1. Brentwood Library
Perhaps one of the most visually impressive children's museums in America, the Brentwood Library's children's area features a charming entrance adorned in oversized books and a massive storybook tree. An animatronic owl greets visitors when it is triggered by a motion sensor. Inside the kid's section, the walls are covered in paintings of fairytale forests and between the rows of books are charming artificial trees.
The second Friday of each month means LEGO Mania time and summer reading programs feature musicians, puppets, magicians, live animals and more. During the school year, they have an after-school program that includes snacks, crafts, games and books.
Image Via CajunKev [Flickr]
2. Laramie County Library
Seeing pre-teen zombies roaming around the library after dark is no big deal at the Laramie County Library, where there are lots of tween activities including an after-hours program that hosts a yearly Zombie Prom.
The library is so popular with the young set that over 3,500 children visit each week and the entire second floor is dedicated to kiddos. The children's space features an oversized chess board, board games, computer stations, story areas and a kid's-size bookmobile to distribute imaginary books. Librarians say parents have a hard time getting children to leave.
Part of the reason the library is so popular with kids is that they can actually volunteer there as long as they are 12 and older. The library even offers a Teen Advisory Board to help decide on what programs would be the most popular with their peers.
Image Via Preston Stafford [Flickr]
3. ImaginOn: The Joe and Joan Martin Center
A combination effort between the Children's Theatre of Charlotte and Charlotte Mecklengburg Library, ImaginOn offers 102,000 square feet of entertainment and library space for youngsters. The center offers two theater spaces, one that seats 570 and one with occupancy for 250 viewers. Aside from theater performances oriented towards children, ImaginOn's theaters are also used for theater classes and camps oriented for groups of toddlers all the way through teens, as well as puppetry acts and story time sessions.
Upon entering ImaginOn, children first encounter the StoryLab area, an interactive exhibit space designed to get kids interested in literature. Once they get to the actual library section, kids from birth to fifth grade can find books, DVDs, CDs and children's software oriented to their specific age group. The second floor is reserved specifically for tweens and teens and even offers them the chance to use the library's film and recording studio.
Image Via Mark Larson [Flickr]
The daughter of Mandy Meaux, shown here, has apparently decided that when it comes to consuming chocolate doughnuts, the standard is "deny, deny deny." She stands by her response, in spite of it crumbling all around her as a result of mom's chisel of repeated questioning. Nice try at trying to hide the evidence behind the coffee table, though, kid! Via Viral Viral Videos.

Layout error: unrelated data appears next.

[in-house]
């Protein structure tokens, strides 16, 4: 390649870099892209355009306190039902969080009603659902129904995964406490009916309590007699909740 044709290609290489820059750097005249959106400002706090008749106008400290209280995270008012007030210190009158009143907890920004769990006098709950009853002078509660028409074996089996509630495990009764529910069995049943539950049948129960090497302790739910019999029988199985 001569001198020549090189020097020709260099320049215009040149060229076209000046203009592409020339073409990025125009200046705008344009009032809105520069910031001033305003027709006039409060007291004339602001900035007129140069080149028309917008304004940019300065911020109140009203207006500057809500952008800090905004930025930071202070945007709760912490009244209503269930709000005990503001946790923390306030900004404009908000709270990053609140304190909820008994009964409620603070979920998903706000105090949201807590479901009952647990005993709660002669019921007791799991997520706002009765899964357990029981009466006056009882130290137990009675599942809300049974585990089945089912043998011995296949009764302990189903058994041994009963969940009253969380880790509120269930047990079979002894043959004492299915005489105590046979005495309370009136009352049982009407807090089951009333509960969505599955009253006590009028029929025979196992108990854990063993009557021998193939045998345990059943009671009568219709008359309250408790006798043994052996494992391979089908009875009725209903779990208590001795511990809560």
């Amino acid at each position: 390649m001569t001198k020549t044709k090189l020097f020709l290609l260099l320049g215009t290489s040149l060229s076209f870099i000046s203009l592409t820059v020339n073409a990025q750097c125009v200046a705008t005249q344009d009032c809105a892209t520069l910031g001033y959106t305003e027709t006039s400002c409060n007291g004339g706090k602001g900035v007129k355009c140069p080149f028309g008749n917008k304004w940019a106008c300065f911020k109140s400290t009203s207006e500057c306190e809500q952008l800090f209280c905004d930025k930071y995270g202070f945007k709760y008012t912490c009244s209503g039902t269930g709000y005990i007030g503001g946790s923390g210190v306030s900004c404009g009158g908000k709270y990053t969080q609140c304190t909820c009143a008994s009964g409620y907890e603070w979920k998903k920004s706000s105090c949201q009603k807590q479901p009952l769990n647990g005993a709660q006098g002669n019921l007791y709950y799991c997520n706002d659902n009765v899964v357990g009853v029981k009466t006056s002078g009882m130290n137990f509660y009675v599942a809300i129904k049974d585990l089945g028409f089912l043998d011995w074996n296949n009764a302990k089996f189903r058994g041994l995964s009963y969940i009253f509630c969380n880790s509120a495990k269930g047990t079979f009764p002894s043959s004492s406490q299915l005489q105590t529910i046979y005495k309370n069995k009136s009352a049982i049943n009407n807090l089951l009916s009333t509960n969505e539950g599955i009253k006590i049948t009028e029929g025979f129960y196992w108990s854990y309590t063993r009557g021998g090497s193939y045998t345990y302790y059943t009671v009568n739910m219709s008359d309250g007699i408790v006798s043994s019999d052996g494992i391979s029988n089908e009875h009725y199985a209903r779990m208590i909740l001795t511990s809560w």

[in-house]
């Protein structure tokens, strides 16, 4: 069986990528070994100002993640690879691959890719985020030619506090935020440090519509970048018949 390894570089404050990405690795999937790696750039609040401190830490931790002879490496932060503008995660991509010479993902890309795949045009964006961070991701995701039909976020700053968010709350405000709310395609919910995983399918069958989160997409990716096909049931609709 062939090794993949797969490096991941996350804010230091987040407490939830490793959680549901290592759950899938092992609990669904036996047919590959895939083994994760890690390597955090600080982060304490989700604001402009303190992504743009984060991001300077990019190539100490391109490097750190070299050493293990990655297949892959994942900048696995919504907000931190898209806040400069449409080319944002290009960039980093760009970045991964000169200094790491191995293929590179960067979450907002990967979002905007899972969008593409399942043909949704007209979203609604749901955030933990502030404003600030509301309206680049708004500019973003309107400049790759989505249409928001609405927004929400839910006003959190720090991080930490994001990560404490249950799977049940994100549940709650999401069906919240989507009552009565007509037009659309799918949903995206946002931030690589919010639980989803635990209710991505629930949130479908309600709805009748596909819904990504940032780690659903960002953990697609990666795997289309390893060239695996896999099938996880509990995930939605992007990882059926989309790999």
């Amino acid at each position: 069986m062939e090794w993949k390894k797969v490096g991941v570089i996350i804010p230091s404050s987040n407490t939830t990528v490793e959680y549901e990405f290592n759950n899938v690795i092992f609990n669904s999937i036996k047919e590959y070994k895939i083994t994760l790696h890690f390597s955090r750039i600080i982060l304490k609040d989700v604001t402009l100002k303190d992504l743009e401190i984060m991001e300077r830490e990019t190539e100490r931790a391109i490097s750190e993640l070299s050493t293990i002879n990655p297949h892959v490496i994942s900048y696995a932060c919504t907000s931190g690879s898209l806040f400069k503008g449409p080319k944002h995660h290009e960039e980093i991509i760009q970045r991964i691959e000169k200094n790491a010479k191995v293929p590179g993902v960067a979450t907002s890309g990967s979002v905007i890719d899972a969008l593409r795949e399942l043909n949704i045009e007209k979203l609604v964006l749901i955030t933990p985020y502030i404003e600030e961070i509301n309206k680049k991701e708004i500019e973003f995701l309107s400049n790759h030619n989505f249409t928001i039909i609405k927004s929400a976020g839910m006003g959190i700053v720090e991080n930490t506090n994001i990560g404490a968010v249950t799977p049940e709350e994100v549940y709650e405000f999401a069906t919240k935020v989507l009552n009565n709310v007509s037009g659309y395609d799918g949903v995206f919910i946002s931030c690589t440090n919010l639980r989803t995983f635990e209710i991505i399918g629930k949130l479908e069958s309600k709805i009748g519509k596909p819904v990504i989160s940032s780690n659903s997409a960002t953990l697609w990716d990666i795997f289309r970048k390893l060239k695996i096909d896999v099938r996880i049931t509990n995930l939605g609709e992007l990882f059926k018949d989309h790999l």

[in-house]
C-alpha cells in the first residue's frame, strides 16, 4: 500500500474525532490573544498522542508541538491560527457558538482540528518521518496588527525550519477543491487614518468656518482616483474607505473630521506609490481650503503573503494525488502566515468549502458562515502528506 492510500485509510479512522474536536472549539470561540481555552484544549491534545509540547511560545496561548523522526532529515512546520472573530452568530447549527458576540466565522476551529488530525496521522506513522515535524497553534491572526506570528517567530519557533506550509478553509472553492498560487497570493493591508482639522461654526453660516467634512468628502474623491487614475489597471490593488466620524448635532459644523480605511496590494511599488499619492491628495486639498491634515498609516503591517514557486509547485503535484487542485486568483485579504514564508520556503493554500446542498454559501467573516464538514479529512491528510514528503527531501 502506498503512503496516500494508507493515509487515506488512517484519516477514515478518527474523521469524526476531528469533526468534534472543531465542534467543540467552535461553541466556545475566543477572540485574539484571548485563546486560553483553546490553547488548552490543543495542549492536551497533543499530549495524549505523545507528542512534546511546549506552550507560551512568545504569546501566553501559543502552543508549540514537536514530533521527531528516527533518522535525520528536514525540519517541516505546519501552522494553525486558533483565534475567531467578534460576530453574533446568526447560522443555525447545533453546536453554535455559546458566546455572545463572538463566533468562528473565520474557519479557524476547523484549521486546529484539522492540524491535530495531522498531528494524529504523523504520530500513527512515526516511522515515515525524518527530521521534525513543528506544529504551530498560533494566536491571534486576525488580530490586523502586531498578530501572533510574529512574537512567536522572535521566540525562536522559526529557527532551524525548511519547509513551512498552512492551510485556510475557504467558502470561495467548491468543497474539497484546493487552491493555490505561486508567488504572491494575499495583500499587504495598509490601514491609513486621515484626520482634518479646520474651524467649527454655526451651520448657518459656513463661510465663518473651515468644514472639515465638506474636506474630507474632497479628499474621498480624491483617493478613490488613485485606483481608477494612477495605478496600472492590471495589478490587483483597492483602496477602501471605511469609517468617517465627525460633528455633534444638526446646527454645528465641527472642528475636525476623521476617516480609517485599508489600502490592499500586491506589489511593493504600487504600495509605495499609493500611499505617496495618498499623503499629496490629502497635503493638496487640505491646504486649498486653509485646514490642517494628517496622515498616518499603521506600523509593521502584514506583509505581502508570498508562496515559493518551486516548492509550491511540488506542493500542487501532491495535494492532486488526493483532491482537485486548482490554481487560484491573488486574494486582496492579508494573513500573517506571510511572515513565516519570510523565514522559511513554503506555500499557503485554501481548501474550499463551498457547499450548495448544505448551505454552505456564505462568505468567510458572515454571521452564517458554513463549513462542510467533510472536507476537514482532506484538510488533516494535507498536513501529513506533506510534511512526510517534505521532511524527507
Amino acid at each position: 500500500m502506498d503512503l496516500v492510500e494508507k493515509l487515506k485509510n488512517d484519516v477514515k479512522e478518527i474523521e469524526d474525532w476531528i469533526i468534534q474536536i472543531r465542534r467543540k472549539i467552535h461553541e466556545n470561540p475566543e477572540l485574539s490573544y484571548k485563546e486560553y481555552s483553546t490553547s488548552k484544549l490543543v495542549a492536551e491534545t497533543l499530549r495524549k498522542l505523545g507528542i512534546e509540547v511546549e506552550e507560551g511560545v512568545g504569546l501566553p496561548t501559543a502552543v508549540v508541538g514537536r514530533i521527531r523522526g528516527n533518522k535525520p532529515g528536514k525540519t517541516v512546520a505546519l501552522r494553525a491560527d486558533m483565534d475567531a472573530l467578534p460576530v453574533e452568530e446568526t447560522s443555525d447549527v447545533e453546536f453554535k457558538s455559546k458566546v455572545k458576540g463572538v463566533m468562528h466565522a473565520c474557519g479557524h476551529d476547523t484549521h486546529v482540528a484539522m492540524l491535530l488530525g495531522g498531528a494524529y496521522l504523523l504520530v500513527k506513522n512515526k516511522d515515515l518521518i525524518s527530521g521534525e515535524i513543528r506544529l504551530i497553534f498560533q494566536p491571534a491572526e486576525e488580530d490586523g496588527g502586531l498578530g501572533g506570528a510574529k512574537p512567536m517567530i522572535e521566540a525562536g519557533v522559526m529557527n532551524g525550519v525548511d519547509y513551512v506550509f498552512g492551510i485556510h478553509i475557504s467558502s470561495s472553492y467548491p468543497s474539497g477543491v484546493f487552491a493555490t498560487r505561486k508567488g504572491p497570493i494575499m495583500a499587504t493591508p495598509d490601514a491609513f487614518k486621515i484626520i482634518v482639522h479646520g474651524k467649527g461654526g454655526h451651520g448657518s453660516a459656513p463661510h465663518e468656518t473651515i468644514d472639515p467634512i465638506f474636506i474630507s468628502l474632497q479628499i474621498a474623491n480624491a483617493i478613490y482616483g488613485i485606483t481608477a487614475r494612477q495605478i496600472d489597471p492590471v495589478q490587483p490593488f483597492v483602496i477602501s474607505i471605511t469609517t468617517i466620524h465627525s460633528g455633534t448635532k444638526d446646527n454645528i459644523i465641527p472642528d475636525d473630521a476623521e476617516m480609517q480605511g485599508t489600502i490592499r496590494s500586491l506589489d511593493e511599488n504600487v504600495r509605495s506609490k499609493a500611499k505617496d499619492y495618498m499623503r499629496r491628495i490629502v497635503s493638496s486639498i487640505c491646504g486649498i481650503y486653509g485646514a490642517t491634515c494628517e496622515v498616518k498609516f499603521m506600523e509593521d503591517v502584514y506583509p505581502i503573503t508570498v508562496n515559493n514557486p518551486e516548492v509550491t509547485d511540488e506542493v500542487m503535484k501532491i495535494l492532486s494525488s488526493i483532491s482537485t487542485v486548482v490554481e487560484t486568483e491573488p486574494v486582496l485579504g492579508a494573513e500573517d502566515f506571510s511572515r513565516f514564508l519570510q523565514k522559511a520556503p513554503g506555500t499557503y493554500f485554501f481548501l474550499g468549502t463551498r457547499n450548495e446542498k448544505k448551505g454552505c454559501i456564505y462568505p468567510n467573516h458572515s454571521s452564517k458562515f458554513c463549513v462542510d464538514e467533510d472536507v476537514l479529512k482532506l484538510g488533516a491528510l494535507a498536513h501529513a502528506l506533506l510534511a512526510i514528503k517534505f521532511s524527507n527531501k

Redditor meancloth is pretty sure everything is fine with the latest ultrasound image. Baby A gives a thumbs up to assure him that conditions are AOK inside. Baby A? Yep, the other baby is fine, too. However, if you’re into counting fingers and toes, Baby A seems to have six on one hand. That could be a sonogram artifact, or a biological bonus. As if twins aren’t already a biological bonus!
People normally look back at photos from their childhood to see how goofy they used to look, and how far they've come since, but some people don't want to let go of the past, and they're taking it back to the good old days through recreated childhood photos:
(Image Via Awkward Family Photos)
The trend of recreating childhood photos as an adult is nothing new to the interwebs, but some people go above and beyond to get their recreation just right, like these guys who captured both wardrobe and location, even though the height scale has reversed.
(Image Via Imgur)
Feeling like a kid again isn't a bad thing, as long as you're not wearing the same clothes today that you wore as a child!
(Image Via Imgur)
When recreating images from your childhood it helps if your parents still live in the same house, with the same furniture and decor
(Image Via Elite Daily)
Lastly, take a note from this dance legend- If you've lived up to your childhood expectations as an adult then embrace your awesomeness!
(Image Via Awkward Family Photos)
I loved back-to-school time when I was a kid. I got new penny loafers, a plaid skirt, and knee socks. We never started school before September. But I didn’t look forward to the beans and cornbread the cafeteria served at least twice a week. Things have changed quite a bit since then. A post at Wide Lawns and Narrow Minds contrasts the process of sending kids to school when the author was a kid with the process today. For example, packing lunches.